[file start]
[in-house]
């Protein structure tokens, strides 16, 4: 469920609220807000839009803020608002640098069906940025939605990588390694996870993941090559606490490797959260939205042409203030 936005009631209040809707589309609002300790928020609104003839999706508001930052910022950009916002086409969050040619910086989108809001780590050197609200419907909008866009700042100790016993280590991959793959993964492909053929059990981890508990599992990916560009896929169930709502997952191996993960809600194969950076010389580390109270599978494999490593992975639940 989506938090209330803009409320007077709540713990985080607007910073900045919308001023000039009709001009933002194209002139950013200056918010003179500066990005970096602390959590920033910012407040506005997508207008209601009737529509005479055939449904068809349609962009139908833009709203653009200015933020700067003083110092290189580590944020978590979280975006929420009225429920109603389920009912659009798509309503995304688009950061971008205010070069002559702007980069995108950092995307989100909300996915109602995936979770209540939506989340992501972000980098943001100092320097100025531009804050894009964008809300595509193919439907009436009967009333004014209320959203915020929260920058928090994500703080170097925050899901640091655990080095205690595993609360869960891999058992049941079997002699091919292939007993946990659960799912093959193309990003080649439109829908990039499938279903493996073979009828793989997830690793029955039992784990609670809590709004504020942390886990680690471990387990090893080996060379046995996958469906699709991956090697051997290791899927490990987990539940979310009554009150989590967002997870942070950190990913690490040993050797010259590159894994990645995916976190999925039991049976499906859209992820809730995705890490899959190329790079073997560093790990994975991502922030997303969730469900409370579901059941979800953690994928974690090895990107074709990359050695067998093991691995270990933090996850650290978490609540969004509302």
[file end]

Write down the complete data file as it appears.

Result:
[in-house]
């Protein structure tokens, strides 16, 4: 469920609220807000839009803020608002640098069906940025939605990588390694996870993941090559606490490797959260939205042409203030 936005009631209040809707589309609002300790928020609104003839999706508001930052910022950009916002086409969050040619910086989108809001780590050197609200419907909008866009700042100790016993280590991959793959993964492909053929059990981890508990599992990916560009896929169930709502997952191996993960809600194969950076010389580390109270599978494999490593992975639940 989506938090209330803009409320007077709540713990985080607007910073900045919308001023000039009709001009933002194209002139950013200056918010003179500066990005970096602390959590920033910012407040506005997508207008209601009737529509005479055939449904068809349609962009139908833009709203653009200015933020700067003083110092290189580590944020978590979280975006929420009225429920109603389920009912659009798509309503995304688009950061971008205010070069002559702007980069995108950092995307989100909300996915109602995936979770209540939506989340992501972000980098943001100092320097100025531009804050894009964008809300595509193919439907009436009967009333004014209320959203915020929260920058928090994500703080170097925050899901640091655990080095205690595993609360869960891999058992049941079997002699091919292939007993946990659960799912093959193309990003080649439109829908990039499938279903493996073979009828793989997830690793029955039992784990609670809590709004504020942390886990680690471990387990090893080996060379046995996958469906699709991956090697051997290791899927490990987990539940979310009554009150989590967002997870942070950190990913690490040993050797010259590159894994990645995916976190999925039991049976499906859209992820809730995705890490899959190329790079073997560093790990994975991502922030997303969730469900409370579901059941979800953690994928974690090895990107074709990359050695067998093991691995270990933090996850650290978490609540969004509302």